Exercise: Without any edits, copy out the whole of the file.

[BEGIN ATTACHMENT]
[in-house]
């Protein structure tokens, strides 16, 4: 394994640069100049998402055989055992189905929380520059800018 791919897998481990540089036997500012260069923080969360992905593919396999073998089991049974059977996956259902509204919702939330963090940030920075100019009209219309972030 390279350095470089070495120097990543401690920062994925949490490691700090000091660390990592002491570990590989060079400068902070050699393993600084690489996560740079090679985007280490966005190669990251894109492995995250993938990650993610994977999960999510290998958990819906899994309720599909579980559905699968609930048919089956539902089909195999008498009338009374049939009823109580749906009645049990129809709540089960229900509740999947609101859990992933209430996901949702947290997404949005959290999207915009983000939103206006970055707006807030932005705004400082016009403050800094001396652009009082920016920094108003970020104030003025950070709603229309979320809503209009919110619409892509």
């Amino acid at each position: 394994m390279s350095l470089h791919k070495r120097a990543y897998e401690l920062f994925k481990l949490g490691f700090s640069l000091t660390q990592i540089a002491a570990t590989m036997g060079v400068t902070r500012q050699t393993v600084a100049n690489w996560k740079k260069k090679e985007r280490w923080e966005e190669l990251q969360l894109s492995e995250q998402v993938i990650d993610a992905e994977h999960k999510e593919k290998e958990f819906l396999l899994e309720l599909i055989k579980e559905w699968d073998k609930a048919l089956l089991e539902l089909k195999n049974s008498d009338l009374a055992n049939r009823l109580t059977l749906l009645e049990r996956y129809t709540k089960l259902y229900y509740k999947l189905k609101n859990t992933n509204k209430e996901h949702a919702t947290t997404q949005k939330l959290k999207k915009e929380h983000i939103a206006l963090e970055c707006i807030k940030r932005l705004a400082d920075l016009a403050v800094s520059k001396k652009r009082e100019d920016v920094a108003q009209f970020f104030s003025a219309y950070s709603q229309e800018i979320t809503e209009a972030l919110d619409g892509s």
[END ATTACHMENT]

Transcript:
[in-house]
């Protein structure tokens, strides 16, 4: 394994640069100049998402055989055992189905929380520059800018 791919897998481990540089036997500012260069923080969360992905593919396999073998089991049974059977996956259902509204919702939330963090940030920075100019009209219309972030 390279350095470089070495120097990543401690920062994925949490490691700090000091660390990592002491570990590989060079400068902070050699393993600084690489996560740079090679985007280490966005190669990251894109492995995250993938990650993610994977999960999510290998958990819906899994309720599909579980559905699968609930048919089956539902089909195999008498009338009374049939009823109580749906009645049990129809709540089960229900509740999947609101859990992933209430996901949702947290997404949005959290999207915009983000939103206006970055707006807030932005705004400082016009403050800094001396652009009082920016920094108003970020104030003025950070709603229309979320809503209009919110619409892509």
């Amino acid at each position: 394994m390279s350095l470089h791919k070495r120097a990543y897998e401690l920062f994925k481990l949490g490691f700090s640069l000091t660390q990592i540089a002491a570990t590989m036997g060079v400068t902070r500012q050699t393993v600084a100049n690489w996560k740079k260069k090679e985007r280490w923080e966005e190669l990251q969360l894109s492995e995250q998402v993938i990650d993610a992905e994977h999960k999510e593919k290998e958990f819906l396999l899994e309720l599909i055989k579980e559905w699968d073998k609930a048919l089956l089991e539902l089909k195999n049974s008498d009338l009374a055992n049939r009823l109580t059977l749906l009645e049990r996956y129809t709540k089960l259902y229900y509740k999947l189905k609101n859990t992933n509204k209430e996901h949702a919702t947290t997404q949005k939330l959290k999207k915009e929380h983000i939103a206006l963090e970055c707006i807030k940030r932005l705004a400082d920075l016009a403050v800094s520059k001396k652009r009082e100019d920016v920094a108003q009209f970020f104030s003025a219309y950070s709603q229309e800018i979320t809503e209009a972030l919110d619409g892509s």